As with the torta, it is likely the moon-shaped bread in #10 was made with specific ingredients and had a distinctive texture and taste we cannot really reconstruct. The shape most likely was that of the crescent moon, not the full, since the latter would be circular, like any other loaf. The panis elixum, boiled bread, of #11 is something we encounter with some regularity and usually with little or no explanation. I believe it refers to bread that is immersed in boiling water before being baked like modern bagels or Brezeln. That practice is attested in later centuries, and such breads were popular as festive treats. However, it is also possible this literally means bread dough that is boiled until it is fully done. Such leavened dumplings, too, are attested later, though they were not popular in Germany as far as I can tell. Meanbwhile, #12 (Panis) frixum refers to pan-frying. This could be pancakes, though I think it is more likely a kind of flatbread, perhaps salted like a cracker.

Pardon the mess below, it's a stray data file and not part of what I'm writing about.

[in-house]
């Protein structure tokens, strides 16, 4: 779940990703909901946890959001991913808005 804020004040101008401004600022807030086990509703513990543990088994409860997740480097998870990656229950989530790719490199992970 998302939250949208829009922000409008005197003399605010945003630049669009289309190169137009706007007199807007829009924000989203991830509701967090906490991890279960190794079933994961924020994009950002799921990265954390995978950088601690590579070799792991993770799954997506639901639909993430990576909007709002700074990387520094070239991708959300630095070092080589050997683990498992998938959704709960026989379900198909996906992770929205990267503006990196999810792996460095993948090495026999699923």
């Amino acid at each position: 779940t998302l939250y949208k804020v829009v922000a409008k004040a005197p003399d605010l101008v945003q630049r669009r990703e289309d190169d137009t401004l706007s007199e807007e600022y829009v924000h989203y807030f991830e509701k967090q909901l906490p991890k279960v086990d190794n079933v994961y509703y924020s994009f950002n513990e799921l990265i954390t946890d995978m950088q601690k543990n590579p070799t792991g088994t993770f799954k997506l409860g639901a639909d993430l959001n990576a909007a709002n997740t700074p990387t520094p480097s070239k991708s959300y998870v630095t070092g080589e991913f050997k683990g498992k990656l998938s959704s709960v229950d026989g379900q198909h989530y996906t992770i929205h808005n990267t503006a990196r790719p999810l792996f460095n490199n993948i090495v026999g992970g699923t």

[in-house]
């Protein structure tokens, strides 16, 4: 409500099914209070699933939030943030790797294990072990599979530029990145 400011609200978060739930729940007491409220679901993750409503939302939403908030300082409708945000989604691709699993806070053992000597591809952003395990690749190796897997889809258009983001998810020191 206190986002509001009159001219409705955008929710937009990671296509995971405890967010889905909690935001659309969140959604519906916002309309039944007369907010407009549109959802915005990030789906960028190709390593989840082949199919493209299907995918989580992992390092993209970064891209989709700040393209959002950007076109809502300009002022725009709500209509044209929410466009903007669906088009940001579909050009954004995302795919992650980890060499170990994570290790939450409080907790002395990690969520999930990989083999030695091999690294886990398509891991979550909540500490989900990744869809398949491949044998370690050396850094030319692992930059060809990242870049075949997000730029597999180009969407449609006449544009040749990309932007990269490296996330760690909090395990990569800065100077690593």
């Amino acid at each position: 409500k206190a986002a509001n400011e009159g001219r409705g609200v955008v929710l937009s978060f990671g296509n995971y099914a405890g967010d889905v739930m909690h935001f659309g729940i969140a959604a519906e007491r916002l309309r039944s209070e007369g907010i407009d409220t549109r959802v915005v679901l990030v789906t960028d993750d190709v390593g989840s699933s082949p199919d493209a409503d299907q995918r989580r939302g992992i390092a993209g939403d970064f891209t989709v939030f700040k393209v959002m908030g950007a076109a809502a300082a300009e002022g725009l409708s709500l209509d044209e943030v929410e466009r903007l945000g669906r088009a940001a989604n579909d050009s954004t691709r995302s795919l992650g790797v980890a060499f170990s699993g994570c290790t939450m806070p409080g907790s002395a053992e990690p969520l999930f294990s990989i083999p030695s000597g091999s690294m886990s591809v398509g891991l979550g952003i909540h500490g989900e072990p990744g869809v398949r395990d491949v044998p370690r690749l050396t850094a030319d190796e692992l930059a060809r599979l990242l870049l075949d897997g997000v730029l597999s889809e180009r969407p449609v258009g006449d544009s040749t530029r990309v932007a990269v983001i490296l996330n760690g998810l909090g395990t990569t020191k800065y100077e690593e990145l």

The practice of leavening bread with (presumably beaten) egg mentioned in #13 is interesting. It may be specific to feast day breads, as may the yeast leavening mentioned in #14. The faex referred to is most likely beer yeast, a byproduct of brewing that was used to leaven bread from at least the first century CE. Later sources suggest yeast was favoured for finer, lighter breads made with more finely bolted flour while sourdough was used on everyday bread. That may well be what entry #15 refers to. Strictly, fermentatum just means fermented, but in the context of baking, it usually means sourdough cultures perpetuated by bakers. This was usually not done systematically, but through established procedure in which the same implements were used and pieces of ‘old’ dough ‘fed’ to new batches.